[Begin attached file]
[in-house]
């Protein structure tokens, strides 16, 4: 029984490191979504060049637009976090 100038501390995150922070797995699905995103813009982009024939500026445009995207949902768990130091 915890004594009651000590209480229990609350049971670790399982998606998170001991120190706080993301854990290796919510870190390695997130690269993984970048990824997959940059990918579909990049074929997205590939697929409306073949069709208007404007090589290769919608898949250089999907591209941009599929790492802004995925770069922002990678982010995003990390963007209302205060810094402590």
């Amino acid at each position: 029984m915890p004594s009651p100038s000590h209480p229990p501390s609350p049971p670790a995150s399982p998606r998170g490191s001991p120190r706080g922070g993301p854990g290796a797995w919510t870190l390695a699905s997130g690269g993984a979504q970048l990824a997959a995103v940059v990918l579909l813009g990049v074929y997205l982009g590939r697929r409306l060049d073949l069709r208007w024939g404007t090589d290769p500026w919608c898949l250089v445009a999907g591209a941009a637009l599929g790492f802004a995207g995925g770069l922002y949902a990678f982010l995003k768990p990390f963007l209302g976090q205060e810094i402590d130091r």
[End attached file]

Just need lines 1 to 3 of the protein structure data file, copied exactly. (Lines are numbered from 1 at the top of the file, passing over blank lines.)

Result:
[in-house]
């Protein structure tokens, strides 16, 4: 029984490191979504060049637009976090 100038501390995150922070797995699905995103813009982009024939500026445009995207949902768990130091 915890004594009651000590209480229990609350049971670790399982998606998170001991120190706080993301854990290796919510870190390695997130690269993984970048990824997959940059990918579909990049074929997205590939697929409306073949069709208007404007090589290769919608898949250089999907591209941009599929790492802004995925770069922002990678982010995003990390963007209302205060810094402590």
């Amino acid at each position: 029984m915890p004594s009651p100038s000590h209480p229990p501390s609350p049971p670790a995150s399982p998606r998170g490191s001991p120190r706080g922070g993301p854990g290796a797995w919510t870190l390695a699905s997130g690269g993984a979504q970048l990824a997959a995103v940059v990918l579909l813009g990049v074929y997205l982009g590939r697929r409306l060049d073949l069709r208007w024939g404007t090589d290769p500026w919608c898949l250089v445009a999907g591209a941009a637009l599929g790492f802004a995207g995925g770069l922002y949902a990678f982010l995003k768990p990390f963007l209302g976090q205060e810094i402590d130091r």